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Health-Care Stocks Don't Guarantee Healthy Returns

Plus, debate over money market reform continues, and more.

Kailin Liu, Fund Analyst, 05/23/2011

Health-care stocks and sector funds that own them have outperformed every other sector and fund category year to date. The health-care category has gained 17% for the year to date through May 18. The next best-performing category, real estate, is up 11%; the S&P 500 has gained 7%.

Despite the performance of health-care stocks, diversified funds that have made big bets on health care in recent years have posted a wide range of returns. A table of the 10 large-cap funds with the highest health-care exposure follows.

While most of these funds have performed well relative to the S&P 500, RiverPark/Wedgewood Institutional RWGIX and Madison Mosaic Institutional Equity Option MADOX have lagged the index. Attribution analysis shows that poor stock selection in other sectors held these funds back. Poor selection in the telecommunications and consumer services sectors hampered Madison Mosaic Institutional Equity Option, while poor picks among financial services stocks depressed RiverPark/Wedgewood.

 Debate Over Money Market Reform Continues
Fund industry leaders and regulators continued debating money market reforms last week. Vanguard's CEO Bill McNabb reiterated his firm's and the fund industry's strong opposition to proposals for floating net asset values and strict, banklike capital requirements for money market funds.

In a speech at the ICI's Money Market Fund Summit on May 16, McNabb said if the money fund structure changed significantly, "money market funds as we know them would disappear." And that not only would hurt retail investors, but also hamper the short-term debt market and the overall economy.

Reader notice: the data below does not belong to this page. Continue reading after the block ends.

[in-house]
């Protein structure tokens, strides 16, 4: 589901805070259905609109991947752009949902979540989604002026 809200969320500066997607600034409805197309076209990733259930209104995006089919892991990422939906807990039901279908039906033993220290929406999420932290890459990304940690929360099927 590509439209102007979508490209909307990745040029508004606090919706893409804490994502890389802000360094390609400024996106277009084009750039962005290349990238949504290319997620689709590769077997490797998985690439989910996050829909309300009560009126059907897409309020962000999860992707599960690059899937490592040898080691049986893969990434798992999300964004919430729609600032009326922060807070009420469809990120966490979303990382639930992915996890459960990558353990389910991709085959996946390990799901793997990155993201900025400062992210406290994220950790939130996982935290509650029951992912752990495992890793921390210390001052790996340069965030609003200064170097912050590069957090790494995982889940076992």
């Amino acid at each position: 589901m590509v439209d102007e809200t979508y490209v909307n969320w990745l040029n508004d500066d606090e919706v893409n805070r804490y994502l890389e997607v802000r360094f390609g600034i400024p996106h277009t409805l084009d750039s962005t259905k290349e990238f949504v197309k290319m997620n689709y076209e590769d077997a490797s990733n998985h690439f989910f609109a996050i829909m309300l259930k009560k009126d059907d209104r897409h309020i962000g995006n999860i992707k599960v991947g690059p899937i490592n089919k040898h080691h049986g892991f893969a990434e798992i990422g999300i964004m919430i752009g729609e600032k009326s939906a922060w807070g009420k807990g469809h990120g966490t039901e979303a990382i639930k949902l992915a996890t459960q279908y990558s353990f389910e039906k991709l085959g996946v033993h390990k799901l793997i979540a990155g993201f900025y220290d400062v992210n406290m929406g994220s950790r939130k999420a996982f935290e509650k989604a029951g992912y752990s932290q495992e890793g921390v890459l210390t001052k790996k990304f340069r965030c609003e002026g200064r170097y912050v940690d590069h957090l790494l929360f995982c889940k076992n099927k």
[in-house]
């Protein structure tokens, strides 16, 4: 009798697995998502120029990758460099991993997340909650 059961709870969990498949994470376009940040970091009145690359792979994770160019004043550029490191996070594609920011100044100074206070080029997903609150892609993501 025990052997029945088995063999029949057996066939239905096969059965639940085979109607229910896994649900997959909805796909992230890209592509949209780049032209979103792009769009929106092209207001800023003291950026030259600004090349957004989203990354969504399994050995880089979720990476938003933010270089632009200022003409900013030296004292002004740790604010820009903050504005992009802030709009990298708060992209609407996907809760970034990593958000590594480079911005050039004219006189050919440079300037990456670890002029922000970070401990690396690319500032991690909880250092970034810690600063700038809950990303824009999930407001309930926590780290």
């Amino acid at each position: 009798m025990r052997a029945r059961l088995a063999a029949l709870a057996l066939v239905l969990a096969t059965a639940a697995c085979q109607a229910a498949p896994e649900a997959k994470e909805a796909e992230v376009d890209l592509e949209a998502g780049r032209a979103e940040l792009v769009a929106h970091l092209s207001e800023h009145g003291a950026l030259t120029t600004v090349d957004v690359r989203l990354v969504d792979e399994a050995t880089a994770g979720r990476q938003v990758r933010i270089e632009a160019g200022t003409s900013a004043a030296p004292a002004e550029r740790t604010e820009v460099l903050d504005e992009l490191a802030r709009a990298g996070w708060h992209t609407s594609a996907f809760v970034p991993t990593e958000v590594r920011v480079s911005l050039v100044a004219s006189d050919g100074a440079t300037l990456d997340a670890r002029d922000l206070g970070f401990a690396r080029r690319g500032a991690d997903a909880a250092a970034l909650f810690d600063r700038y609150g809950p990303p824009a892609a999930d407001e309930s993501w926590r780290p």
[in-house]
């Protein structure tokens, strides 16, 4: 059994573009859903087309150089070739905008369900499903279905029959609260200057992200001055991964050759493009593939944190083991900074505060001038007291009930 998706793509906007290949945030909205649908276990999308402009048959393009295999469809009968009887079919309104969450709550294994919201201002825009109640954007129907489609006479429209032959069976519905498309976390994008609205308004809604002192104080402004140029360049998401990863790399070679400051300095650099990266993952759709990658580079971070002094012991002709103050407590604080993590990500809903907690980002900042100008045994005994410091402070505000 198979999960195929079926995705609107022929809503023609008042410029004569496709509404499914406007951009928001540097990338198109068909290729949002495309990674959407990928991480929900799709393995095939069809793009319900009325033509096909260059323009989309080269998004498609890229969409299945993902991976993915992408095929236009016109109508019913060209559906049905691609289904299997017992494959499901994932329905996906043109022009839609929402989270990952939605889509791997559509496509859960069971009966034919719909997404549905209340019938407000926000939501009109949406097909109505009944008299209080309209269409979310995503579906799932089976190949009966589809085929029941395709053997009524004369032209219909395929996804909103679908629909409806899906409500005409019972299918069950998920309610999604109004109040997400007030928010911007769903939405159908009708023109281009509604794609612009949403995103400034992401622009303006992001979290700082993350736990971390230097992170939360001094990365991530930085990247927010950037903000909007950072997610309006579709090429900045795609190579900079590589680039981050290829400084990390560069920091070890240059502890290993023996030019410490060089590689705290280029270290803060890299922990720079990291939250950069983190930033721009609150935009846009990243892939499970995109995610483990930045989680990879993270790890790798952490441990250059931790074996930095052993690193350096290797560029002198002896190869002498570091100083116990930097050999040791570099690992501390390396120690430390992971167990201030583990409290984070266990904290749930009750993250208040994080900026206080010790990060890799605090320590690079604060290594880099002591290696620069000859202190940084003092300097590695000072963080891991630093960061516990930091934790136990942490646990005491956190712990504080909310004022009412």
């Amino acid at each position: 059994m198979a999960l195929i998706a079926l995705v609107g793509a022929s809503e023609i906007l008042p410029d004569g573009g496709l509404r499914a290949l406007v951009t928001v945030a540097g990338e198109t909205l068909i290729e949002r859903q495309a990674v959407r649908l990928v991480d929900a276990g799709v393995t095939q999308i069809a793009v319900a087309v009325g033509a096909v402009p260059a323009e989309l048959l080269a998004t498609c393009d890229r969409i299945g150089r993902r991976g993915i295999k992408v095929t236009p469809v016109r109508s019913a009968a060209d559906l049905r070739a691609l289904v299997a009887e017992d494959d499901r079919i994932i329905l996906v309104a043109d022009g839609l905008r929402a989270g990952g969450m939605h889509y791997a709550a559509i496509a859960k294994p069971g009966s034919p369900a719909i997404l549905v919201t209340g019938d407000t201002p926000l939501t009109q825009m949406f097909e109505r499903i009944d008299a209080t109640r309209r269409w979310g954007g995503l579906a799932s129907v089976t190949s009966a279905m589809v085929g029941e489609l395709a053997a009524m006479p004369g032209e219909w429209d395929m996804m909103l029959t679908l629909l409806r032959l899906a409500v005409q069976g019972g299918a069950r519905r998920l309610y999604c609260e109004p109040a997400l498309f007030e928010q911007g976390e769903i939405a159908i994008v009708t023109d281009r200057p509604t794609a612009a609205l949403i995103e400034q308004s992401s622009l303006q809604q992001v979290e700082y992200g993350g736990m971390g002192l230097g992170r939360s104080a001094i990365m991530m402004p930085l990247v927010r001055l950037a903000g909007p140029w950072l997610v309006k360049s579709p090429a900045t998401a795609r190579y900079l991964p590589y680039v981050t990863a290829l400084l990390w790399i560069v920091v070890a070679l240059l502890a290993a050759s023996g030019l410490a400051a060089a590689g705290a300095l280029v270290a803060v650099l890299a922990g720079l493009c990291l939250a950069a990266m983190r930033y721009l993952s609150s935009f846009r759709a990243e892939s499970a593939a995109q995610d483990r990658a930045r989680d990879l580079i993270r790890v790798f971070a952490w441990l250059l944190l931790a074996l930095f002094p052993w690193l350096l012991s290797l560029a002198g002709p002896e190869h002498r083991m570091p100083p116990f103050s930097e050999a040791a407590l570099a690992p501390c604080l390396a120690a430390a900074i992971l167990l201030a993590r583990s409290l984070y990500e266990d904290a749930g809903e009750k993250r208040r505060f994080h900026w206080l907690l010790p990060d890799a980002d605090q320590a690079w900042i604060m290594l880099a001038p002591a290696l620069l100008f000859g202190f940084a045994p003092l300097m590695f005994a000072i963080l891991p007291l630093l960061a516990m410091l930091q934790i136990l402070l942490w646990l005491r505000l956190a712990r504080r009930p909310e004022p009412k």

Without money market funds, many investors would likely shift to bank checking and savings accounts, which have historically lower income levels and worse safety records, said McNabb. He cited "2,800 bank failures since 1971 versus two money market funds that have broken the buck."

The fund industry has been lobbying hard against drastic money market fund reform, including a Securities and Exchange Commission proposal for a floating net asset value. But not all fund families are on the same page. Money market funds' NAVs currently aren't supposed to stray from $1.00. Earlier this month Wells Fargo, Schwab, and Fidelity wrote a letter to the SEC backing a NAV buffer for money funds. Federated Investors countered with a letter pointing out the downsides of a NAV buffer policy (among other suggested reforms) and endorsed a liquidity bank proposal (previously suggested by the ICI) as a superior alternative.

Former Wanger Manager Imprisoned
Former Columbia Acorn Select manager Mark Yost was sentenced to 6.5 years in federal prison for wire fraud, bank fraud, money laundering, and making false statements to banks. Details of the case can be found here and here.

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